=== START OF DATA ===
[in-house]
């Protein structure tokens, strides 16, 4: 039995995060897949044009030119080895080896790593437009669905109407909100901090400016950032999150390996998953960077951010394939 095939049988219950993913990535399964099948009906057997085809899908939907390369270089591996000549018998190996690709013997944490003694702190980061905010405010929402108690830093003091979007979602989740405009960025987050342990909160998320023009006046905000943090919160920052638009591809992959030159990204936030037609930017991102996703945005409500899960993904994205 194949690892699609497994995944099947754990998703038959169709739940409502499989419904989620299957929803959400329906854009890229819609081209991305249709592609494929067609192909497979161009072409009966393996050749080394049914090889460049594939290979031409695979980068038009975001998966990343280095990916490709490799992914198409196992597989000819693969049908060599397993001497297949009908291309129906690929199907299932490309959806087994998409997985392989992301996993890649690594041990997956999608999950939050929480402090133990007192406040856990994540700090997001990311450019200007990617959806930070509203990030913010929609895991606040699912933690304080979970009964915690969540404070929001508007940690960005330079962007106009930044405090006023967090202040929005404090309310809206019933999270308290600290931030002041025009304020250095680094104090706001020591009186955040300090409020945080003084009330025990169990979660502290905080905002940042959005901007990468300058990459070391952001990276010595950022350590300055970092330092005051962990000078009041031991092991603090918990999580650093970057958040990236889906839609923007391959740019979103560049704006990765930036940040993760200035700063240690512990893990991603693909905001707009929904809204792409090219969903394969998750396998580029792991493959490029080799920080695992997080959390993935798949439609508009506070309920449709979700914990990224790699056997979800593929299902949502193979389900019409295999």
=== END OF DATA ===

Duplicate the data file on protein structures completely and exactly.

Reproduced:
[in-house]
């Protein structure tokens, strides 16, 4: 039995995060897949044009030119080895080896790593437009669905109407909100901090400016950032999150390996998953960077951010394939 095939049988219950993913990535399964099948009906057997085809899908939907390369270089591996000549018998190996690709013997944490003694702190980061905010405010929402108690830093003091979007979602989740405009960025987050342990909160998320023009006046905000943090919160920052638009591809992959030159990204936030037609930017991102996703945005409500899960993904994205 194949690892699609497994995944099947754990998703038959169709739940409502499989419904989620299957929803959400329906854009890229819609081209991305249709592609494929067609192909497979161009072409009966393996050749080394049914090889460049594939290979031409695979980068038009975001998966990343280095990916490709490799992914198409196992597989000819693969049908060599397993001497297949009908291309129906690929199907299932490309959806087994998409997985392989992301996993890649690594041990997956999608999950939050929480402090133990007192406040856990994540700090997001990311450019200007990617959806930070509203990030913010929609895991606040699912933690304080979970009964915690969540404070929001508007940690960005330079962007106009930044405090006023967090202040929005404090309310809206019933999270308290600290931030002041025009304020250095680094104090706001020591009186955040300090409020945080003084009330025990169990979660502290905080905002940042959005901007990468300058990459070391952001990276010595950022350590300055970092330092005051962990000078009041031991092991603090918990999580650093970057958040990236889906839609923007391959740019979103560049704006990765930036940040993760200035700063240690512990893990991603693909905001707009929904809204792409090219969903394969998750396998580029792991493959490029080799920080695992997080959390993935798949439609508009506070309920449709979700914990990224790699056997979800593929299902949502193979389900019409295999």